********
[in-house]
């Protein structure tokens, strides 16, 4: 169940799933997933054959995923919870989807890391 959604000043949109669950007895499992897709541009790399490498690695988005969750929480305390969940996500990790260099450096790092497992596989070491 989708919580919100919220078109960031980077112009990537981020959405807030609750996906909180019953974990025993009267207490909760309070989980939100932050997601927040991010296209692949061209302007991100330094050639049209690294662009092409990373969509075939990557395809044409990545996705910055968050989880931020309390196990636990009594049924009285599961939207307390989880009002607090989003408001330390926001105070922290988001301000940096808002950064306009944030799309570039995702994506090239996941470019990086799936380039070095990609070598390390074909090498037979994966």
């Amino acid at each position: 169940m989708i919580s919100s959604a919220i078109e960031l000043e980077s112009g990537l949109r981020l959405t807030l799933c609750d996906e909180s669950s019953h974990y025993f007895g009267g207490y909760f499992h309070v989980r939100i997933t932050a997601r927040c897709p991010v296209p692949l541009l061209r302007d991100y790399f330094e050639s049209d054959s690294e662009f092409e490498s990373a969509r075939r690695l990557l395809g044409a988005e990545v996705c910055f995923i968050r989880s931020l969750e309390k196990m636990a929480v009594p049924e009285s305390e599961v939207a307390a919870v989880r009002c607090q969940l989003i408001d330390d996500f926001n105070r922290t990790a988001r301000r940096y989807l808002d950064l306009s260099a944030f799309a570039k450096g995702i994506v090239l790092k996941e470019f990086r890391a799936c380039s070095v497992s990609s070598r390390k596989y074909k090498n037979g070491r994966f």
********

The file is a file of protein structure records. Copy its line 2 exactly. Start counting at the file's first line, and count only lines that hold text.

């Protein structure tokens, strides 16, 4: 169940799933997933054959995923919870989807890391 959604000043949109669950007895499992897709541009790399490498690695988005969750929480305390969940996500990790260099450096790092497992596989070491 989708919580919100919220078109960031980077112009990537981020959405807030609750996906909180019953974990025993009267207490909760309070989980939100932050997601927040991010296209692949061209302007991100330094050639049209690294662009092409990373969509075939990557395809044409990545996705910055968050989880931020309390196990636990009594049924009285599961939207307390989880009002607090989003408001330390926001105070922290988001301000940096808002950064306009944030799309570039995702994506090239996941470019990086799936380039070095990609070598390390074909090498037979994966």